# Mathematical Induction Fundamentals

The Mathematical Induction Fundamentals are defined for applying 3 steps: step 1 for showing its initial ignite, step 2 for making an assumption, and step 3 for showing it is true based on the assumption. Make sure the Mathematical Induction Fundamentals should be used only when the question asks to use it.

## Basic Mathematical Induction Fundamentals

Prove \( 2+4+6+\cdots+2n = n(n+1) \) by mathematical induction.

Step 1: Show it is true for \( n=1 \).

LHS \( = 2 \times 1 = 2 \)

RHS \( = 1 \times ( 1+1) = 2 \)

LHS \( = \) RHS

It is true for \( n = 1 \).

Step 2: Assume that it is true for \( n=k \).

That is, \( 2+4+6+\cdots+2k = k(k+1) \).

Step 3: Show it is true for \( n = k+1 \).

That is, \( 2+4+6+\cdots+2k+2(k+1) = (k+1)(k+2) \).

\( \begin{aligned} \displaystyle \require{AMSsymbols} \require{color}

\text{LHS } &= 2+4+6+\cdots+2k+2(k+1) \\

&= k(k+1) + 2(k+1) &\color{green} \text{replaced by the assumption in Step 2}\\

&= (k+1)(k+2) &\color{green} \text{factorise by } (k+1) \\

&= \text{ RHS}

\end{aligned} \)

Therefore it is true for \( n=k+1 \).

Therefore the statement is true for \( n\ge 1 \).

## Mathematical Induction with Indices

Prove \( 1 \times 2 + 2 \times 2^2 + 3 \times 2^3 + \cdots + n \times 2^n = (n-1) \times 2^{n+1} + 2 \) by mathematical induction.

Step 1: Show it is true for \( n=1 \).

LHS \( = 1 \times 2 = 2 \)

RHS \( = (1-1) \times 2^{1-1} + 2 = 2 \)

LHS \( = \) RHS

Therefore it is true for \( n=1 \).

Step 2: Assume that it is true for \( n=k \).

That is, \( 1 \times 2 + 2 \times 2^2 + 3 \times 2^3 + \cdots + k \times 2^k = (k-1) \times 2^{k+1} + 2 \).

Step 3: Show it is true for \( n=k+1 \).

That is \( 1 \times 2 + 2 \times 2^2 + 3 \times 2^3 + \cdots + k \times 2^k + (k+1) \times 2^{k+1} = k \times 2^{k+2} + 2 \)

\( \begin{aligned} \displaystyle \require{AMSsymbols} \require{color}

\text{LHS } &= 1 \times 2 + 2 \times 2^2 + 3 \times 2^3 + \cdots + k \times 2^k + (k+1) \times 2^{k+1} \\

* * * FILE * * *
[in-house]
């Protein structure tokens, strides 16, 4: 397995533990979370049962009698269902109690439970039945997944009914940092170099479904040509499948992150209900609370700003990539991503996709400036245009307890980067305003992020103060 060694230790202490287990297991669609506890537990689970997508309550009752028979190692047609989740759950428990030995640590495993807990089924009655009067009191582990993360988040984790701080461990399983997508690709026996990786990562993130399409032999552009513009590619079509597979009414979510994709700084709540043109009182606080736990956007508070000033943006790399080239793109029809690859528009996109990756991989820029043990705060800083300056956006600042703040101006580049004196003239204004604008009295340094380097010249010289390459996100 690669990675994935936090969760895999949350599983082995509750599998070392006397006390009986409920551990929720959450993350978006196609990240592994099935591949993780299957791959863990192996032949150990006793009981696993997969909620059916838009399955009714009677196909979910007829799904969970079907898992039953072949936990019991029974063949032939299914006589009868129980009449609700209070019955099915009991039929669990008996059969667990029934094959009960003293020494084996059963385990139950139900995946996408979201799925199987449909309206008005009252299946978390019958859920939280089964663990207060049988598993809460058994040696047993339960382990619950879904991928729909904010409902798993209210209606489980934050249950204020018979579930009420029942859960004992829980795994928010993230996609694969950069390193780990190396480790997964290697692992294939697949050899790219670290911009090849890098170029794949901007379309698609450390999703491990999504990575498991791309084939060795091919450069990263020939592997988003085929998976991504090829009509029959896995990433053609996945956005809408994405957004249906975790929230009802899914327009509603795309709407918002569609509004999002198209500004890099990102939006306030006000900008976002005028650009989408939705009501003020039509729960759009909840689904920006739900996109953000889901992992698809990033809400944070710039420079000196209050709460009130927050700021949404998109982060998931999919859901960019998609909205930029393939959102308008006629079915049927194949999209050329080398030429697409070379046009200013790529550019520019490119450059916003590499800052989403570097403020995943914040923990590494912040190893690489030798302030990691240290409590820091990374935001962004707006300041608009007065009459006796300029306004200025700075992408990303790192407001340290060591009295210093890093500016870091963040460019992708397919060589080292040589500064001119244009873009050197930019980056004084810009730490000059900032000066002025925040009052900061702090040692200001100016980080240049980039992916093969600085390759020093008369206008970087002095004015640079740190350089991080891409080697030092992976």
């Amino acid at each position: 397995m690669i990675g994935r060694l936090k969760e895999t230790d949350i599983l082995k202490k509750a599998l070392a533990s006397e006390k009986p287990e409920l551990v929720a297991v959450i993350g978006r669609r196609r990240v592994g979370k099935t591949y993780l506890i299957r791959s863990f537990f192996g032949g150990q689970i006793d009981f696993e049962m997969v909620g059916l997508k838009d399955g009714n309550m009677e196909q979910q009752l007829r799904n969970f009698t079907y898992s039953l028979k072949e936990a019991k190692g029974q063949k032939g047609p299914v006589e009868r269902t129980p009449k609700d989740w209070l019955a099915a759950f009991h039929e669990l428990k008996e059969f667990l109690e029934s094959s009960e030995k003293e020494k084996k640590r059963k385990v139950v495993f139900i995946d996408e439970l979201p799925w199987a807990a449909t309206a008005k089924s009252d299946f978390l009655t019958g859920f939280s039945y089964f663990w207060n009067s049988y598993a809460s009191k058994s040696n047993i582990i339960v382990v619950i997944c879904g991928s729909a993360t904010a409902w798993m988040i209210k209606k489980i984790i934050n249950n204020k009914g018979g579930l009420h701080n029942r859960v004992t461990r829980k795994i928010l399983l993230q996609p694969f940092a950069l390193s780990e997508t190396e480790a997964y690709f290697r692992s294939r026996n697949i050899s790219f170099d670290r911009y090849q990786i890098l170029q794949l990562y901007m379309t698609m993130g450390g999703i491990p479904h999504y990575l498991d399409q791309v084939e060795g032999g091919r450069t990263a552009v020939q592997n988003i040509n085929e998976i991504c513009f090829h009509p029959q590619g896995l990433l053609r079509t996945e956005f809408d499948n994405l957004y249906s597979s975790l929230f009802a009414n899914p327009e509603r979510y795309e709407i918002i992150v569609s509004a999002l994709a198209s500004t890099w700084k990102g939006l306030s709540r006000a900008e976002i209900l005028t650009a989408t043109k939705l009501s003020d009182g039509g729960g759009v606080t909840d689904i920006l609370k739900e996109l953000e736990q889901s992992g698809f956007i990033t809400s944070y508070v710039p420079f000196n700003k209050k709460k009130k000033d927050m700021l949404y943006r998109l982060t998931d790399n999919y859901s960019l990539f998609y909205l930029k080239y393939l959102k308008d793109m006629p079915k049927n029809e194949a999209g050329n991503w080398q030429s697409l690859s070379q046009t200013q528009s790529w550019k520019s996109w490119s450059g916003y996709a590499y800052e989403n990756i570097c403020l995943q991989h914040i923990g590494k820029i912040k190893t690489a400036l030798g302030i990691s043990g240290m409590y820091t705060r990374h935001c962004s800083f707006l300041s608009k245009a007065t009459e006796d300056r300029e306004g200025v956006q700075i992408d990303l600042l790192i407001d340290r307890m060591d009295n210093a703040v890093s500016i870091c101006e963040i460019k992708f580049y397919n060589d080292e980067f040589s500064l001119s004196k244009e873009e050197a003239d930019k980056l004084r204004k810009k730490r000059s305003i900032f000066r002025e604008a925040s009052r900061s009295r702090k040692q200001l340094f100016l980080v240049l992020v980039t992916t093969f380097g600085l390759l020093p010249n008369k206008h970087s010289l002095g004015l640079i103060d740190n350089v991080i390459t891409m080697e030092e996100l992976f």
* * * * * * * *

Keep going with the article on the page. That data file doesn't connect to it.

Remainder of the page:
&= (k-1) \times 2^{k+1} + 2 + (k+1) \times 2^{k+1} &\color{green} \text{replaced by the assumption in Step 2} \\

&= [(k-1)+(k+1)] \times 2^{k+1} + 2 &\color{green} \text{factorise by } 2^{k+1} \\

&= 2k \times 2^{k+1} + 2 \\

&= k \times 2^{k+2} + 2 \\

&= \text{RHS}

\end{aligned} \)

Therefore it is true for \( n=k+1 \).

Therefore the statement is true for \( n \ge 1 \).

## Mathematical Induction with Factorials

Prove \( 2 \times 1! + 5 \times 2! + 10 \times 3! + \cdots + (n^2+1)n! = n(n+1)! \) by mathematical induction.

Note that \( \require{AMSsymbols} \require{color} \color{red} (n+1)n! = (n+1)! \)

Step 1: Show it is true for \( n=1 \).

LHS \( = (1^2+1) \times 1! = 2 \)

RHS \( = 1 \times (1+1)! = 2 \)

LHS \( = \) RHS

It is true for \( n = 1 \).

Step 2: Assume that it is true for \( n=k \).

That is, \( 2 \times 1! + 5 \times 2! + 10 \times 3! + \cdots + (k^2+1)k! = k(k+1)! \).

Step 3: Show it is true for \( n=k+1 \).

That is, \( 2 \times 1! + 5 \times 2! + 10 \times 3! + \cdots + (k^2+1)k!+ (k^2+2k+2)(k+1)! = (k+1)(k+2)! \)

\( \begin{aligned} \displaystyle \require{AMSsymbols} \require{color}

\text{LHS } &= 2 \times 1! + 5 \times 2! + 10 \times 3! + \cdots + (k^2+1)k!+ (k^2+2k+2)(k+1)! \\

&= k(k+1)!+ (k^2+2k+2)(k+1)! &\color{green} \text{replaced by the assumption in Step 2}\\

&= [k + (k^2+2k+2)](k+1)! &\color{green} \text{factorise by } (k+1)! \\

&= (k^2 + 3k + 2)(k+1)! \\

&= (k+1)(k+2)(k+1)! \\

&= (k+1)(k+2)! &\color{green} (k+2)(k+1)! = (k+2)! \\

&= \text{RHS}

\end{aligned} \)

Therefore it is true for \( n=k+1 \).

Therefore the statement is true for \( n \ge 1 \).

## Mathematical Induction with Sigma \( \displaystyle \sum \) Notations

Prove \( \displaystyle \sum_{a=1}^{n} a^2 = \frac{1}{6}n(n+1)(2n+1) \) by mathematical induction.

Before proving the statement in sigma notation, it is highly recommended to expand to series format to avoid silly mistakes.

\( \displaystyle \sum_{a=1}^{n} a^2 = 1^2 + 2^2 + 3^2 + \cdots + n^2 \)

So the question becomes now as follows.

Prove \( \displaystyle 1^2 + 2^2 + 3^2 + \cdots + n^2 = \frac{1}{6}n(n+1)(2n+1) \) by mathematical induction.

Step 1: Show it is true for \( n=1 \).

LHS \( = 1^2 = 1 \)

RHS \( = \frac{1}{6} \times 1 \times (1+1) \times (2+1) = 1 \)

LHS \( = \) RHS

It is true for \( n = 1 \).

Step 2: Assume that it is true for \( n=k \).

That is, \( \displaystyle 1^2 + 2^2 + 3^2 + \cdots + k^2 = \frac{1}{6}k(k+1)(2k+1) \).

Step 3: Show it is true for \( n=k+1 \).

That is, \( \displaystyle 1^2 + 2^2 + 3^2 + \cdots + k^2 + (k+1)^2 = \frac{1}{6}(k+1)(k+2)(2k+3) \).

\( \begin{aligned} \displaystyle \require{AMSsymbols} \require{color}

\text{LHS } &= 1^2 + 2^2 + 3^2 + \cdots + k^2 + (k+1)^2 \\

&= \frac{1}{6}k(k+1)(2k+1) + (k+1)^2 &\color{green} \text{replaced by the assumption in Step 2} \\

&= (k+1)\Big[\frac{1}{6}k(2k+1) + (k+1)\Big] &\color{green} \text{factorised by (k+1)} \\

&= (k+1) \times \frac{2k^2 + k + 6k + 6}{6} \\

&= \frac{1}{6}(k+1)(2k^2 + 7k + 6) \\

&= \frac{1}{6}(k+1)(k+2)(2k+3) \\

&= \text{RHS}

\end{aligned} \)

Therefore it is true for \( n=k+1 \).

Therefore the statement is true for \( n \ge 1 \).

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